Wednesday, July 16, 2008

The Kindness of Stangers

“I have always depended on the kindness of strangers.”

What was true for Blanche Dubois is doubly true for me as a researcher of my German roots. For one thing, I don’t speak a word of German, (Verstehen?). For another, many of the records were lost during World War II. And finally, even if the first two issues could be overcome, there is a loss of collective identity for the place my family once called home. That home no longer exists and the inhabitants and their descendents have been scattered to the winds. (For a better idea of what I’m talking about you can read two previous posts – Pomerania - An Introduction and Part II: Pomerania - War and Consequences.)

I was lucky to have started my research on this part of my family in the Age of the Internet. If I had attempted this twenty years ago, I wouldn’t have been able to make much headway. I was also very fortunate that my great grandparents had kept documents and letters that pointed the way to begin my search.

A website, called Kartenmeister, lets you search for the names of German villages. My great grandmother Emma, for example, was born in the village of Klein Gansen. Here’s what my search told me about the village:

From this, I learned the province and county where she was born. A website dedicated to preserving the history of the county, Stolp, was extremely helpful. They also had a mailing list, which of course is in German, and I joined.

With the mailing list, I use Google to do a quick and dirty translation, and while I am occasionally lost during some discussions, the members of this mailing list have helped me find a couple of key pieces of information. They found the baptismal record for my great grandmother and the marriage date for one set of great great grandparents.

I won’t tell you how long I labored writing my query in German, but the point is I can communicate with other German researchers, and they can communicate with me. As long I get over the fear of looking stupid in another language, I am all set.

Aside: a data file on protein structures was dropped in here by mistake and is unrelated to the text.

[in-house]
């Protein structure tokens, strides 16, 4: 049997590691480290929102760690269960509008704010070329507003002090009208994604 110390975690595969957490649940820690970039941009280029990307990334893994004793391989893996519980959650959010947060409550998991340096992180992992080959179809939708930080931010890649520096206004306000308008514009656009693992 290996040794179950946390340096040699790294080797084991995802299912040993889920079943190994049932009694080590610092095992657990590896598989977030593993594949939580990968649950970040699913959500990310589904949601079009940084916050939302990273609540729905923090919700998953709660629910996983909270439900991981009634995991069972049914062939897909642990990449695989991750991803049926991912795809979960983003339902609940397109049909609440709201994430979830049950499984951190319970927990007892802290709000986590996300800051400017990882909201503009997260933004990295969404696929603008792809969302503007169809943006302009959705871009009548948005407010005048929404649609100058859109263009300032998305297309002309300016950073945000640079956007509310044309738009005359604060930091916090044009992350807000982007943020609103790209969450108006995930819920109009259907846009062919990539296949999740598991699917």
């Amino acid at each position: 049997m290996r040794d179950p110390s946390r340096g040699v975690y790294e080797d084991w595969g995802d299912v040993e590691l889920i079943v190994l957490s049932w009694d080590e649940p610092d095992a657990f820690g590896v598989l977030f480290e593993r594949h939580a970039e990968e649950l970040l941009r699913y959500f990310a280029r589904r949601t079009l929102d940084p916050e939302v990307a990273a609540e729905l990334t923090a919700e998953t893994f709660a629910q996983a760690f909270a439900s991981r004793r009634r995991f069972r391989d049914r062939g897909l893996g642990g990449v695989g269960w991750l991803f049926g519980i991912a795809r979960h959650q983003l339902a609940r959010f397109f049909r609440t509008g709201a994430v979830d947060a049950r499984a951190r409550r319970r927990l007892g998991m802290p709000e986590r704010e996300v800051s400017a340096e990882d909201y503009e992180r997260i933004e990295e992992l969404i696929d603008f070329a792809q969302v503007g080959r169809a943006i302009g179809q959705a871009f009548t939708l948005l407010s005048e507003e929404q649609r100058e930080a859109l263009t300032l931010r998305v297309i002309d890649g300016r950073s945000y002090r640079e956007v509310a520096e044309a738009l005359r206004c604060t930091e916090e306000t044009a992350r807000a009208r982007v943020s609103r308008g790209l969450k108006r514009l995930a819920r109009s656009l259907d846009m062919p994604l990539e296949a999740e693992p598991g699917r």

Google also helped me find an American family historian who was researching one of my family names. Even in Germany, the last name of Quetschke is not that common, so when I found Shirley Pawlowski’s home page I was ecstatic. Shirley had actually come across my family and she was kind enough to share what she had found with me. We still haven’t figured out the exact connection between our two families but because they came from the same area of Stolp, we are certain they are connected in some manner.

One of my other great finds was a German researcher who was researching the surnames, Gliewe and Gleffe. Jörg and I communicated via the Google translator, which created some, um, interesting conversations. He translated into German a number of letters that were done in Plattdeutsch (Low German), so I could get a rough translation from Google.

He also was able to find out what happened to some of Emma’s family, and sent me family trees on them. There are people living in Germany today, who descend from Emma’s siblings. All that survived, had lived in East Germany. Jörg interviewed their descendents, and sent me some of the information.

I know for example that young Karl who had missed his little nephew, Willi, in a letter that I included in my post, Pomerania - An Introduction, had lost three sons in World War II. His wife, hearing that a third son had died, was so grief stricken that she ran from the house. They found her the next day dead and lying atop the grave of one of her sons.

A database search on Volksbund der Deutschekriegsgraberfursorge, the website of the German War Graves Commison, confirmed this information and added more details.

Another website, Pommerdatenbank, run by Gunther Stubs, inputs data from local directories into a database so that you can locate family living in the area prior to 1945. This is ongoing project, but has already yielded results for me.

Though the information on my German ancestors tends to trickle in drip by drip, it is a wonderful time to be involved in this type of research. With persistence, a good search engine, some translating tools and a lot of help from friends, I continue to make progress – a little at a time.

Until Next Time – Happy Ancestral Digging!

This was written for the Carnival of Central and Eastern European Genealogy

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